10. When all the lines of decorative stitching are complete, and with the machine still threaded with the embroidery thread, switch back to a slightly lengthened straight stitch and stitch one standard straight seam across the pocket ¾" down from the pocket's top edge. This simulates a traditional pocket hem.
    NOTE: We made a simulated hem rather than the traditional, wide double-fold hem used on most pockets in order to keep the pocket as flat and even as possible for easier decorative stitching.
  11. Place the pocket on your tee and pin in place along both sides and across the bottom. If possible, have the wearer try on the T-shirt at this point to help determine the best pocket placement. 
  12. With the machine still threaded with the embroidery thread, and still using the slightly lengthened straight stitch, edgestitch along both sides and along the bottom. Go slowly and remember to carefully pivot along the bottom angles of the pocket.
    NOTE: We are using our Janome Satin Stitch foot for all our stitching. We love this foot because it is not only transparent, allowing a clear view of the fabric and any guidelines, it also has a very handy bright red guide arrow that marks the center needle drop – great for keeping edgestitching on the straight and narrow. 

Large Pocket Tee with Decorative Edgestitching

  1. The large pocket is created in the same manner as the small pocket. The main difference is that we wanted a very specific fussy cut to center a cute little bird from the fabric's motif. We folded the pocket pattern into fourths to find the center. This gave us a set of "crosshairs" to get a perfect fussy cut. 
  2. There is no decorative stitching across the pocket, so with the machine threaded with thread to match the pocket in the top and bobbin, run the "faux hem line" ¾" from the top edge.
  3. Place the pocket on the tee (again checking position on the wearer if possible) and pin in place along both sides and across the bottom. 
  4. With the same color thread, machine baste the pocket in place approximately ⅛" all around. This not only temporarily secures the pocket, it will give you a guideline to follow for the decorative stitching. 
  5. Re-thread the machine with the contrasting embroidery thread in the top and bobbin thread in the bobbin. We used a bright red.
  6. As above, refer to your machine manual to set-up your machine for decorative stitching. Choose a decorative stitch. We chose a stitch that looked like little bird feet to go with our little bird motif. 
  7. Using the machine basting as your centering guideline, edgestitch the pocket in place along both sides and along the bottom. 

Wide Front Inset Lace Tee

  1. Place the T-shirt front side up on your work surface. Smooth it out so it is as flat as possible and so the side seams are truly along each side – not rolling to the front or back. 
  2. Using your pre-determined top edge placement, pin the wide lace across the front of the T-shirt. Trim the lace so it extends beyond the each side seam of the T-shirt by about ¼".
  3. Remove the cut lace and finish its raw side edges. To do this, fold back the raw edge by the amount that extended beyond the tee (¼" in our sample) and zig zag in place. 

    NOTE: For both of our Lace Tees, we are using transparent thread in the top and bobbin thread in the bobbin to keep our stitching as invisible as possible. You could also use an all-purpose thread that is an exact match to your lace. 
  4. Re-pin the lace onto the front of the tee. The finished side edges should now exactly align with the T-shirt's side seam lines.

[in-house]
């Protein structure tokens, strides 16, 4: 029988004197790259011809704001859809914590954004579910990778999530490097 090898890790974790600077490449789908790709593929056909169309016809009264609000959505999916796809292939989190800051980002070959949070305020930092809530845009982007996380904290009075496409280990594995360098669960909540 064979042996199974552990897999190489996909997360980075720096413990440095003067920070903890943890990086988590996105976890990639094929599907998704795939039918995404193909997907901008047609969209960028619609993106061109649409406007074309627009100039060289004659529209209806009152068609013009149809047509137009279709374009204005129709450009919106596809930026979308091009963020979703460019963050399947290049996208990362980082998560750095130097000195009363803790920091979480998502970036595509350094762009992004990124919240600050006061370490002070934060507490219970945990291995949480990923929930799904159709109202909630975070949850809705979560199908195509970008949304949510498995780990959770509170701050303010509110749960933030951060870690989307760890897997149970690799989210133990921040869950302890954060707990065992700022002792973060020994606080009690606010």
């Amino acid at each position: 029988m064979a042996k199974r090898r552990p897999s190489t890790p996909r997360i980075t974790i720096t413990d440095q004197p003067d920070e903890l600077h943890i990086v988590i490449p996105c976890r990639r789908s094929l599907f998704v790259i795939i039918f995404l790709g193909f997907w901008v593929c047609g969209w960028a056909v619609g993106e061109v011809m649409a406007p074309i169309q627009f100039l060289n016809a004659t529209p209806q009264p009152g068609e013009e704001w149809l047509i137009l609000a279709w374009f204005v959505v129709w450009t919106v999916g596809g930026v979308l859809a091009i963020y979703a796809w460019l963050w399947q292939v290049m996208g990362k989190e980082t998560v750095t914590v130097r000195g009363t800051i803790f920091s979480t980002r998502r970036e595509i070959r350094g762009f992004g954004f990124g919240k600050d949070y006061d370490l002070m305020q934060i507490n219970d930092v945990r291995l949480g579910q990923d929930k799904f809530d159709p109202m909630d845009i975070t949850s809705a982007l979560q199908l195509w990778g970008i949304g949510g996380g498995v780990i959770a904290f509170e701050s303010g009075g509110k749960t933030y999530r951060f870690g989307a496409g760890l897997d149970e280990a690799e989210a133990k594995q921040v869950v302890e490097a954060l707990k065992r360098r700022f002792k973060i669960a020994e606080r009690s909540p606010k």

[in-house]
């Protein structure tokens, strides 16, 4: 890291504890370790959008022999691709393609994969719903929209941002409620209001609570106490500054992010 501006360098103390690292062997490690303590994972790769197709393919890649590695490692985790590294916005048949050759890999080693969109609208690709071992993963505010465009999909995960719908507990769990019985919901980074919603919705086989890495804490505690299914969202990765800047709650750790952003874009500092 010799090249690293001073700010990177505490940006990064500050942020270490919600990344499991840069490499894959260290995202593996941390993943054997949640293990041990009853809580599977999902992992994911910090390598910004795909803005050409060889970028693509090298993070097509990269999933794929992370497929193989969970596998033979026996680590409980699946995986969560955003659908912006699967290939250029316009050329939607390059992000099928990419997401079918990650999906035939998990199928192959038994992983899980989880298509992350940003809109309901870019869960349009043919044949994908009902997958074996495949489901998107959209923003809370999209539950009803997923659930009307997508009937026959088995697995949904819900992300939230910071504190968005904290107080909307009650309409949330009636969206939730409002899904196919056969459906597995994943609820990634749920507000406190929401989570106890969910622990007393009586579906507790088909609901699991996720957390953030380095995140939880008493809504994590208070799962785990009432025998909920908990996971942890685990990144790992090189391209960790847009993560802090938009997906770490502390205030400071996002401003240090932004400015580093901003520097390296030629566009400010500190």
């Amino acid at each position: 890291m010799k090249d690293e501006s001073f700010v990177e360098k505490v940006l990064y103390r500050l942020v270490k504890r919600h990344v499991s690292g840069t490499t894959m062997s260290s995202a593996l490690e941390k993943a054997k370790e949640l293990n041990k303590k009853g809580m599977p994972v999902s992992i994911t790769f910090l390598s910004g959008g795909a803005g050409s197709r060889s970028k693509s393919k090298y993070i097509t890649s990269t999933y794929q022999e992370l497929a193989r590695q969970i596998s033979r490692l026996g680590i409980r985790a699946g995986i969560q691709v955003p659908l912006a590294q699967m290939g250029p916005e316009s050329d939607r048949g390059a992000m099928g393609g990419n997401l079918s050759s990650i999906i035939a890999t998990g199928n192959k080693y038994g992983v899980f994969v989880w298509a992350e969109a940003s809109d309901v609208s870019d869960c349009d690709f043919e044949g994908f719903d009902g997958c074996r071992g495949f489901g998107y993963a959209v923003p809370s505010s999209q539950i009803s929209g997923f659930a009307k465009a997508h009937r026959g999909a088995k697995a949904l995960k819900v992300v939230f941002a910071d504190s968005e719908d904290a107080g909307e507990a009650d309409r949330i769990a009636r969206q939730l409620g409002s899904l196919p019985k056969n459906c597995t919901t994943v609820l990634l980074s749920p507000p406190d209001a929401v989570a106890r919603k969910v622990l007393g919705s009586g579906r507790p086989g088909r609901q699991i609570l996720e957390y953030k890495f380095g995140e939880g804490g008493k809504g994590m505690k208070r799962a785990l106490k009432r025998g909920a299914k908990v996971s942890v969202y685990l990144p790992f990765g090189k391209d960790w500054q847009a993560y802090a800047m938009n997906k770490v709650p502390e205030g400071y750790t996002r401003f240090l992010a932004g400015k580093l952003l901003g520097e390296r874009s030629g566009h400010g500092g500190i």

5. Edgestitch the lace panel in place through the front of the T-shirt. You can simply pull the back of the shirt out of the way as you sew, or if you have a free arm option on your machine, now is a good time to use it. 
  6. Stitch straight along each side edge.
  7. Along the top and bottom of the lace, follow along the design of the lace. That great red arrow on our Janome Satin Stitch foot made this super easy. We used a standard straight stitch; you could also use a tiny zig zag.
  8. Turn the T-shirt inside out, and using your bobbin thread as a guideline, carefully trim away the front of the shirt to create the inset. Your cutting line should be about ⅛" away from the stitching line. There's no need to finish the edges since the knit will not ravel. 

Narrow All-Around Cropped Lace Tee

  1. Place the T-shirt front side up on your work surface. Smooth it out so it is as flat as possible and so the side seams are truly along each side – not rolling to the front or back. 
  2. Using your pre-determined top edge placement, and starting at one side seam, pin the narrow lace across both the front and the back of the T-shirt. Leave ½" extra at the head of the lace and ½" extra at the tail of the lace. 
  3. Once the lace is pinned in place all around and lays nice and flat, pull out a few pins near the side seam where the two ends of the lace come together. 
  4. Pull the T-shirt away so you can turn the lace ends right sides together. Pin the ends together. 
  5. Using a ½" seam allowance, stitch the ends together. 
  6. Trim the seam allowance back to ¼".
  7. From the right side of the lace, run a small vertical zig zag along the seam line to flatten the seam allowance. 
  8. Flip the lace right side up and re-pin it back into position on the shirt. The seam line you made in the lace should align with one side seam of the tee.
  9. As above, follow along the design of the lace, but stitch JUST the TOP of the lace in place all around. We used a tiny zig zag; you could also use a standard straight stitch.
  10. Turn the T-shirt inside out, and using your bobbin thread as a guideline, trim away the bottom of the shirt all around. Your cutting line should be about ⅛" away from the stitching line. 
  11. As above, there's no need to finish the edge since the knit will not ravel.
  12. If possible, try the in-progress shirt on the wearer to determine the length of the crop. We wanted an additional 5" below the bottom of the lace to allow the tee to just brush the top of her jeans or leggings. To this length, add ½" to account for the top seam. We measured 5½" up from the bottom hem of the cut-off tee. 
  13. Cut away the excess. 
  14. For a slimmer fit, before you pin the bottom section in place, lay the trimmed bottom portion of the shirt next to the lace and determine if you need to take in any of the side seam. We took in ½" on both sides. To do this, start at the upper edge of the bottom section's side seam with a full ½" seam allowance, and similar to how you'd make a dart, gradually decrease the seam so you end up flush with the bottom hem. Repeat with the opposite side seam. 
  15. Slip the top of the tee over the bottom and align the bottom edge of the lace with the cut edge of the tee. You want a full ½" of the tee underneath the bottom edge of the lace. Pin in place all around. 
  16. Stitch the bottom edge of the lace in place just as you did the top, following the lace's edge. 
  17. Trim back the excess fabric ⅛" from the seam line to match the top seam line. 

Contributors

Project Design: Alicia Thommas  
Sample Creation and Instructions: Debbie Guild